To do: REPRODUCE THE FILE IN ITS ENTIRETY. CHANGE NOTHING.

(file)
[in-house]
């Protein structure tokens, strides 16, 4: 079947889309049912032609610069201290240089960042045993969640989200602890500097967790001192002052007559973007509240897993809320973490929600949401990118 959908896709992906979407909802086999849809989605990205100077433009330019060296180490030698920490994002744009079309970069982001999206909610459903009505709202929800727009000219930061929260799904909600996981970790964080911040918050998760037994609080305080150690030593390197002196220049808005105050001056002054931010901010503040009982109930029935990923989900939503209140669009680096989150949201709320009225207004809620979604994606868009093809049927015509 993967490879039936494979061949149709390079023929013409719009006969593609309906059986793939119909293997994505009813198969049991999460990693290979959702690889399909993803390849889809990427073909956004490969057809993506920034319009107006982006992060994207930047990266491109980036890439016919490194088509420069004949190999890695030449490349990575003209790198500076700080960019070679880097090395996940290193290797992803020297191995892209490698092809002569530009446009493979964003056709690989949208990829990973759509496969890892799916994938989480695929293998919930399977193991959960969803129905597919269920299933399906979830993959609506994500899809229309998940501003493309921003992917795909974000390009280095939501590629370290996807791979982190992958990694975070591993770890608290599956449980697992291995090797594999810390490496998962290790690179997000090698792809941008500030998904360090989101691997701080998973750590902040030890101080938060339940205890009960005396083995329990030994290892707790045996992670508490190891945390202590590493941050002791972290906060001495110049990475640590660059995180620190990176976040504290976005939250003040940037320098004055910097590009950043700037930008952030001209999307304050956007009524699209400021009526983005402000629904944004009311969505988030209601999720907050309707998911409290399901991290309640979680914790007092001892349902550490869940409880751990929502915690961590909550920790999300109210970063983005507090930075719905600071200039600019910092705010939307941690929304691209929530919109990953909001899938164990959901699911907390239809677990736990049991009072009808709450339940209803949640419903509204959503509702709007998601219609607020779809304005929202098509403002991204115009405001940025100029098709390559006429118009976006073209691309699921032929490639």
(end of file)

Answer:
[in-house]
């Protein structure tokens, strides 16, 4: 079947889309049912032609610069201290240089960042045993969640989200602890500097967790001192002052007559973007509240897993809320973490929600949401990118 959908896709992906979407909802086999849809989605990205100077433009330019060296180490030698920490994002744009079309970069982001999206909610459903009505709202929800727009000219930061929260799904909600996981970790964080911040918050998760037994609080305080150690030593390197002196220049808005105050001056002054931010901010503040009982109930029935990923989900939503209140669009680096989150949201709320009225207004809620979604994606868009093809049927015509 993967490879039936494979061949149709390079023929013409719009006969593609309906059986793939119909293997994505009813198969049991999460990693290979959702690889399909993803390849889809990427073909956004490969057809993506920034319009107006982006992060994207930047990266491109980036890439016919490194088509420069004949190999890695030449490349990575003209790198500076700080960019070679880097090395996940290193290797992803020297191995892209490698092809002569530009446009493979964003056709690989949208990829990973759509496969890892799916994938989480695929293998919930399977193991959960969803129905597919269920299933399906979830993959609506994500899809229309998940501003493309921003992917795909974000390009280095939501590629370290996807791979982190992958990694975070591993770890608290599956449980697992291995090797594999810390490496998962290790690179997000090698792809941008500030998904360090989101691997701080998973750590902040030890101080938060339940205890009960005396083995329990030994290892707790045996992670508490190891945390202590590493941050002791972290906060001495110049990475640590660059995180620190990176976040504290976005939250003040940037320098004055910097590009950043700037930008952030001209999307304050956007009524699209400021009526983005402000629904944004009311969505988030209601999720907050309707998911409290399901991290309640979680914790007092001892349902550490869940409880751990929502915690961590909550920790999300109210970063983005507090930075719905600071200039600019910092705010939307941690929304691209929530919109990953909001899938164990959901699911907390239809677990736990049991009072009808709450339940209803949640419903509204959503509702709007998601219609607020779809304005929202098509403002991204115009405001940025100029098709390559006429118009976006073209691309699921032929490639």